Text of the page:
Opinion

The Great Debate

U.S. Mideast policy: Keeping our friends closer

By Brenda Shaffer
November 4, 2013

It is time for Washington to change the parameters of the debate on its foreign policy toward the greater Middle East. It is not a choice between human rights and security — rather, the two goals should go hand in hand.

The United States does not need to lose its longtime allies in the Middle East and beyond in order to promote human rights and democracy. In fact, U.S. allies will be more likely to undertake political reform if they feel that Washington is a close partner.

A number of U.S. allies in the Middle East have recently expressed concern regarding Washington’s frequent flips in policies toward the region. The Obama administration’s policy toward the challenges arising from the Middle East has indeed been a series of zigzags: bold moves and initiatives, accompanied by retreats and withdrawals.

This vacillation derives from a perceived clash between the goal of promoting democratization and human rights as well as preserving the regimes of U.S. allies in the region.

This dichotomy is deeply flawed, however. Protection of human rights is not necessarily better under illiberal elected regimes and is most endangered in failed states — which are often the outcome when Washington withdraws its support for a regime.

To improve U.S. policy in the Middle East, the Obama administration should view promotion of both security and human rights as complementary.

A number of analytical tools could provide guidelines for U.S. policy in the unstable Middle East and beyond.

First, when Washington is not reasonably certain of the outcome of its intervention, it should not interfere. There is often no clear alternative political force that can govern — as seen in the Syria crisis. By contributing to the downfall of a regime when there is no clear competent replacement, Washington is only helping to create a new failed state.

And failed states must be avoided. Lack of governance is not democracy. A failed state produces the most serious threats to human life, and usually special dangers to women and minorities. This was evident in the lawlessness after the fall of President Hosni Mubarak in Egypt and the current civil war in Syria.

Second, anti-regime activity should not be confused with pro-democracy movements. Internecine war can be a struggle between the “bad” guys and the “worse” guys, or the “bad” guys and the other “bad” guys. Only after offering support for the rebels in Syria, for example, did the U.S. fully understand the extent of the links of these groups to Islamic extremists.

Often oppositions to ruling autocratic governments do not necessarily want to establish democracy — just to consolidate their own rule. We saw this in Egypt, when Mohamed Morsi replaced Hosni Mubarak. Many new populist governments do not support the rights of women and minorities. Even when democratically elected, they enact laws that represent the tyranny of the majority and do not preserve the rights of the minority.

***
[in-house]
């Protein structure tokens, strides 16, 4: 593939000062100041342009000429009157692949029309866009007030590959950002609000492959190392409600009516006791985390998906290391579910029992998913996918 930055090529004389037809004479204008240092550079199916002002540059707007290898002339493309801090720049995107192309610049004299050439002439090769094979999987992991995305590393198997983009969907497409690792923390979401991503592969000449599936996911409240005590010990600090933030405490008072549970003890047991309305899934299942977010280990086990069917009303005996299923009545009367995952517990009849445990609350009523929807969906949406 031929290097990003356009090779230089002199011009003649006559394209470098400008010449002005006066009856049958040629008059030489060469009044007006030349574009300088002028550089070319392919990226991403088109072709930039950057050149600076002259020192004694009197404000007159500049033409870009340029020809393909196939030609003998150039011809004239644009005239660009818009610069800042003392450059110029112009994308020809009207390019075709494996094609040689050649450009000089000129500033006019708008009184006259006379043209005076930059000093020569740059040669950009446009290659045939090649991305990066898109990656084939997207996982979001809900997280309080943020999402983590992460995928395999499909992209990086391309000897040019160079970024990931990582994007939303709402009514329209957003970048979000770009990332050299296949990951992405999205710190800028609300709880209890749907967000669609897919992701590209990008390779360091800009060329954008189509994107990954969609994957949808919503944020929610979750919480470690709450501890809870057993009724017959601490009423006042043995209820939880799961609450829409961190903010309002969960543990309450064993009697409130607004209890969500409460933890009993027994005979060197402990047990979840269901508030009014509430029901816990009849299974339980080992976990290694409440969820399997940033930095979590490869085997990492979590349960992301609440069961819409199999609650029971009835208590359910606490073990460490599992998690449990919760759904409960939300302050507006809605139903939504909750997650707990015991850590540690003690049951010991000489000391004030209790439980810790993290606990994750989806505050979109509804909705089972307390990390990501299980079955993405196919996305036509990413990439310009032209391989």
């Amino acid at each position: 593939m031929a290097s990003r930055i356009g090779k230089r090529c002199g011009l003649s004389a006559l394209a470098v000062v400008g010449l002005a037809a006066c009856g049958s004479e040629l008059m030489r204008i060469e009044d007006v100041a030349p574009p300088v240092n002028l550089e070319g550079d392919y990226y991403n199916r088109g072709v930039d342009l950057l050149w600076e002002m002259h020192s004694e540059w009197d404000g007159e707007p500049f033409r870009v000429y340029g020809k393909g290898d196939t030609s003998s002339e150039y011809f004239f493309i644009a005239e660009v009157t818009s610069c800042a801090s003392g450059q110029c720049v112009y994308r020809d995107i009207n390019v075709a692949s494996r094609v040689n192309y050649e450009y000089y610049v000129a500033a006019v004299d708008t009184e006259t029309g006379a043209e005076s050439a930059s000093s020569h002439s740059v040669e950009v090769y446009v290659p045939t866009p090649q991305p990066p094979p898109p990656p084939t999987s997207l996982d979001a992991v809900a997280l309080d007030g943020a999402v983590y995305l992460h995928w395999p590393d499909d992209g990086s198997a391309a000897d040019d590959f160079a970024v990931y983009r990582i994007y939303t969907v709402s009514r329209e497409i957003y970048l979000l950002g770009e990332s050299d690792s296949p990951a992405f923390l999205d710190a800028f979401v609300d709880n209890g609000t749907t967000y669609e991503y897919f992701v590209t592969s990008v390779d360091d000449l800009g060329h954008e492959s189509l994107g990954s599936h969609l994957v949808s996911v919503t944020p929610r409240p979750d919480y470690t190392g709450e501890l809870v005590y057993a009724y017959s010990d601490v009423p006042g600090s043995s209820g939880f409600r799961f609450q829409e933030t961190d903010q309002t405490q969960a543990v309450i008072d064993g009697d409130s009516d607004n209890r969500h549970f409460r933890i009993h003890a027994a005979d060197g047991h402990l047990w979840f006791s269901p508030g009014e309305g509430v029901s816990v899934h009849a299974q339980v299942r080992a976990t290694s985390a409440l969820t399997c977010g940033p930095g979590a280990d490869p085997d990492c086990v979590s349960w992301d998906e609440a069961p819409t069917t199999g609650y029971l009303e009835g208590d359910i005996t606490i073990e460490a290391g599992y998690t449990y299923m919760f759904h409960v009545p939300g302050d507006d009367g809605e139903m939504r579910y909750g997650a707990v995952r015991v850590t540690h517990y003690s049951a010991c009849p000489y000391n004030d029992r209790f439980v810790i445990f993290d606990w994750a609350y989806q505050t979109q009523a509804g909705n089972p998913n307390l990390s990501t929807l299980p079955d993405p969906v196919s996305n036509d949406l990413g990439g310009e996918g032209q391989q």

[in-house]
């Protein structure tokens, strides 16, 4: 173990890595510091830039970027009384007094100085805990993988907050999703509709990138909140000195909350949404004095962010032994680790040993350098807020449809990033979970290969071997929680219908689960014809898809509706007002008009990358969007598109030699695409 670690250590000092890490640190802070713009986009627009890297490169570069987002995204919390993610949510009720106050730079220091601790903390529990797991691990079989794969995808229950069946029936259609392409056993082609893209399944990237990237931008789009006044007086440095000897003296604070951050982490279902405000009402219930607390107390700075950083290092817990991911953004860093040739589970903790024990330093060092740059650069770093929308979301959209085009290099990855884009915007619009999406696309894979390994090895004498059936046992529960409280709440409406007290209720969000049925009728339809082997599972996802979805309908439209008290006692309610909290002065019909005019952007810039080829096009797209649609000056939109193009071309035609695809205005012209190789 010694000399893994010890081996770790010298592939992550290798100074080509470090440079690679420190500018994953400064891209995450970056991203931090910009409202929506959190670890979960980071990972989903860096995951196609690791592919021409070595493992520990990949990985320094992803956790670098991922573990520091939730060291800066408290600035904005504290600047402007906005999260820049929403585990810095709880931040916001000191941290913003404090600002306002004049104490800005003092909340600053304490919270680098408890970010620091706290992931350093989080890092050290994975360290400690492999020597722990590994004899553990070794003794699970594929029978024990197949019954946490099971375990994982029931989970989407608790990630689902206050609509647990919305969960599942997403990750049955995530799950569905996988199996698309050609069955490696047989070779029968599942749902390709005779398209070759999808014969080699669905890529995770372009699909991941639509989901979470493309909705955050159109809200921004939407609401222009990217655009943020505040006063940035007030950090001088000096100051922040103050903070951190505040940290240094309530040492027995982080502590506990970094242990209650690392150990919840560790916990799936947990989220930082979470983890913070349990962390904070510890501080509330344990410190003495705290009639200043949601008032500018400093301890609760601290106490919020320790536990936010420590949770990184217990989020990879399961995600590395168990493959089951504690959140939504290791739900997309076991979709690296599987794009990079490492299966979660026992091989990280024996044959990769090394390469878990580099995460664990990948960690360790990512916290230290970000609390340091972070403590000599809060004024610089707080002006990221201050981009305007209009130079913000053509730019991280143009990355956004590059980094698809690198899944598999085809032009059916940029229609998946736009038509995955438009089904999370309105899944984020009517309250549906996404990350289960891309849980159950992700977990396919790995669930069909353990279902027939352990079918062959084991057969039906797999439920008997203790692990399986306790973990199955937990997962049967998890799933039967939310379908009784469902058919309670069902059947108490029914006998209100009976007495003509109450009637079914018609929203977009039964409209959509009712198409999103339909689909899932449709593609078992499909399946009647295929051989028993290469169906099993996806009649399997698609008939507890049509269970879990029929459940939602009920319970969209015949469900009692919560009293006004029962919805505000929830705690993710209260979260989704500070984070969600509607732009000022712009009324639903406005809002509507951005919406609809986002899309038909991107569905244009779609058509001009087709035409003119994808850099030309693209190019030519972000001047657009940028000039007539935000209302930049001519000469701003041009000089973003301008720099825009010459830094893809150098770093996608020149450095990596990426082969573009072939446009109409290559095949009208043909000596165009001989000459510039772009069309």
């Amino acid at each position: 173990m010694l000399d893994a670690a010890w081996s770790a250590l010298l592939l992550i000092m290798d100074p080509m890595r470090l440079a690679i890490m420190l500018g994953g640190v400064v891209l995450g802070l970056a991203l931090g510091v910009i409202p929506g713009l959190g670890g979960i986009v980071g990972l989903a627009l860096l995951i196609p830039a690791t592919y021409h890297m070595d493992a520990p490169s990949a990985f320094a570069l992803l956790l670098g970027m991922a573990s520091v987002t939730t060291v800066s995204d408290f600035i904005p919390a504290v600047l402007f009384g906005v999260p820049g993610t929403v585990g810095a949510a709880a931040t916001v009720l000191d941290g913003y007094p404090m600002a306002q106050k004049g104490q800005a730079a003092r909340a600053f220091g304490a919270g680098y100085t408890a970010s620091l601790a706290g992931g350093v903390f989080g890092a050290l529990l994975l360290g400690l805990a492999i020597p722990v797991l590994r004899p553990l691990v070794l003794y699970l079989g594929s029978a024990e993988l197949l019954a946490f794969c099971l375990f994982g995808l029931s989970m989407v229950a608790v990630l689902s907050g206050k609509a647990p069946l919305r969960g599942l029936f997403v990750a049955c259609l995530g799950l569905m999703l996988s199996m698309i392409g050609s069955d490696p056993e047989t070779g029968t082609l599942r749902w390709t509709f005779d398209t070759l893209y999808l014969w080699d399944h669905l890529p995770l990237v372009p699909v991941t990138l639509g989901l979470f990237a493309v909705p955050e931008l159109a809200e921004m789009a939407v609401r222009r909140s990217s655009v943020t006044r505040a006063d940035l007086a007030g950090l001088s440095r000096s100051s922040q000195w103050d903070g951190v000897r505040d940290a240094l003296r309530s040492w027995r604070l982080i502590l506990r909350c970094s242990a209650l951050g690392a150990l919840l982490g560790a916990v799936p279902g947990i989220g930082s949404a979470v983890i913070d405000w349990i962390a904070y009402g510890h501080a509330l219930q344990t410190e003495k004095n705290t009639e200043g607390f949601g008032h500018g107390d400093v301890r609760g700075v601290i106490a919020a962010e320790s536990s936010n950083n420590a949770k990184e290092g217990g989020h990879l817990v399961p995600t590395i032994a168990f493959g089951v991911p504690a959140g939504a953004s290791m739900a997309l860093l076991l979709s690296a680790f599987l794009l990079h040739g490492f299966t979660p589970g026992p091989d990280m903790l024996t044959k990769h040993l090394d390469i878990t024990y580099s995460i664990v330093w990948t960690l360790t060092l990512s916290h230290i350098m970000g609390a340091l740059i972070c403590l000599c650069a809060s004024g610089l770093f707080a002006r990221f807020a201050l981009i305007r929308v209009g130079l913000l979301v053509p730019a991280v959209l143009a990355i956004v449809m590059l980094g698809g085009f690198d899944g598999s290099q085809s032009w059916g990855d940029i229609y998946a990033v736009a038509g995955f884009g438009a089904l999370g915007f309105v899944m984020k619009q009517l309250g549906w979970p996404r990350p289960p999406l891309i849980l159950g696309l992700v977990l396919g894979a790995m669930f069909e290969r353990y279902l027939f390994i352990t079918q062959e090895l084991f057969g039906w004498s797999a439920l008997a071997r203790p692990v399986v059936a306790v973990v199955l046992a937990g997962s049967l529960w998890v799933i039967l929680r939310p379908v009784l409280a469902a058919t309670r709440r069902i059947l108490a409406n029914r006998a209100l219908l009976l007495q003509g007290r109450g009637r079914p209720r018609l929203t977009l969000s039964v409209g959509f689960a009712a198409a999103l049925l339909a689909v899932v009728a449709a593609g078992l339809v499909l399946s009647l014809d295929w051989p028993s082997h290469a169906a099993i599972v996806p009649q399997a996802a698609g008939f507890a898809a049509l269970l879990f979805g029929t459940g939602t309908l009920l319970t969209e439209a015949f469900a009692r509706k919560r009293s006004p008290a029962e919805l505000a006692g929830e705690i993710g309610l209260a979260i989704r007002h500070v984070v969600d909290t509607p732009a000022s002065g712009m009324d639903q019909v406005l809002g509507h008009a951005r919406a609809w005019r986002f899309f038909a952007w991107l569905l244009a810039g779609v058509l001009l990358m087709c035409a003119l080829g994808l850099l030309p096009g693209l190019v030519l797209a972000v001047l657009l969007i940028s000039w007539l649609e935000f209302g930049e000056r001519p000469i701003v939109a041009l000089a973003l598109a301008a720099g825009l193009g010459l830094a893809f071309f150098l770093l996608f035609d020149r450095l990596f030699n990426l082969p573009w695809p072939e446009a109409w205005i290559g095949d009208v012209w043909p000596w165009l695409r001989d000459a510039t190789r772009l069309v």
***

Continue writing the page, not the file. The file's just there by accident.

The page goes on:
Third, policy toward each case should be based on the specific circumstances. Washington should evaluate the overall consequences for human freedom and security in that location — not just the technical logistics of elections. Some monarchies, such as in Jordan and Morocco, though clearly non-democratic, do a better job of protecting minority rights than their populist counterparts.

Fourth, Washington should calculate the role of foreign forces in unfolding political scenarios. Intervening to support foreign elections can have much less risk and lower costs than military intervention. Russia, for example, often promotes its interests and tries to shape political outcomes through the ballot box in foreign states. Washington should not see these interventions as representing popular will.

Fifth, in its promotion of human rights policies, Washington should not only support religious freedom. Freedom from religion is the key. In most of the Middle East, this concept is absent. Often the first moves of the democratically elected regimes in the post-Arab Spring, including Egypt and Tunisia, has been the removal of the rights of secular citizens.

Turkey’s democratically elected government has also incrementally narrowed the rights of secular Turkish citizens. Washington has, however, done little to counter those changes — yet has been critical of countries like Azerbaijan that have banned the head scarf and other religious symbols in public schools.

Though Washington trumpets freedom of religion, it rarely stands up for freedom from religious coercion.

It is possible for Washington to maintain its alliances while also promoting human rights and democracy. In the former Soviet Union, the states that have been most integrated with the West, such as the Baltic states, have made the most significant strides to democracy.

This can be an example for the Middle East as well. And, as they take on the risks of democratization, these allies may be more likely to heed U.S. suggestions when Washington is actively engaged.

 

PHOTO: President Barack Obama speaks during a news conference with Jordan’s King Abdullah at Al-Hummar Palace in Amman, March 22, 2013. REUTERS/Muhammad Hamed

Comments
8 comments so far | RSS Comments RSS